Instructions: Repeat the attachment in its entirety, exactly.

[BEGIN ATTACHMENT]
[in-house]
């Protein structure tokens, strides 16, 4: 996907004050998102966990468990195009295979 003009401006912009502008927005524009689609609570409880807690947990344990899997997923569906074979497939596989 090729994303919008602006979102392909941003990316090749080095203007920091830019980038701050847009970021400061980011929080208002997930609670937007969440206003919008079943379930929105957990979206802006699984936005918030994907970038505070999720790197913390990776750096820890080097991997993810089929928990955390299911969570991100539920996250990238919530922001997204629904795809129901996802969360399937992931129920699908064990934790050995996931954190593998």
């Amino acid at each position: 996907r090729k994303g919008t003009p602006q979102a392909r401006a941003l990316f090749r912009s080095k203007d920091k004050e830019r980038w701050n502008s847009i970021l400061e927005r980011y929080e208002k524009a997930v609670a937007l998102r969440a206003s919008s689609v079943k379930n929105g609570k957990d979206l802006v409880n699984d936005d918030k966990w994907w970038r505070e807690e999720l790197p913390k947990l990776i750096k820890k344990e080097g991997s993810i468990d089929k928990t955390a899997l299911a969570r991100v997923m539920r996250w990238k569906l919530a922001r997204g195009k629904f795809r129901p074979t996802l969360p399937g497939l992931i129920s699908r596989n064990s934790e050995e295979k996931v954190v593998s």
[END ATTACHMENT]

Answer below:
[in-house]
């Protein structure tokens, strides 16, 4: 996907004050998102966990468990195009295979 003009401006912009502008927005524009689609609570409880807690947990344990899997997923569906074979497939596989 090729994303919008602006979102392909941003990316090749080095203007920091830019980038701050847009970021400061980011929080208002997930609670937007969440206003919008079943379930929105957990979206802006699984936005918030994907970038505070999720790197913390990776750096820890080097991997993810089929928990955390299911969570991100539920996250990238919530922001997204629904795809129901996802969360399937992931129920699908064990934790050995996931954190593998």
């Amino acid at each position: 996907r090729k994303g919008t003009p602006q979102a392909r401006a941003l990316f090749r912009s080095k203007d920091k004050e830019r980038w701050n502008s847009i970021l400061e927005r980011y929080e208002k524009a997930v609670a937007l998102r969440a206003s919008s689609v079943k379930n929105g609570k957990d979206l802006v409880n699984d936005d918030k966990w994907w970038r505070e807690e999720l790197p913390k947990l990776i750096k820890k344990e080097g991997s993810i468990d089929k928990t955390a899997l299911a969570r991100v997923m539920r996250w990238k569906l919530a922001r997204g195009k629904f795809r129901p074979t996802l969360p399937g497939l992931i129920s699908r596989n064990s934790e050995e295979k996931v954190v593998s």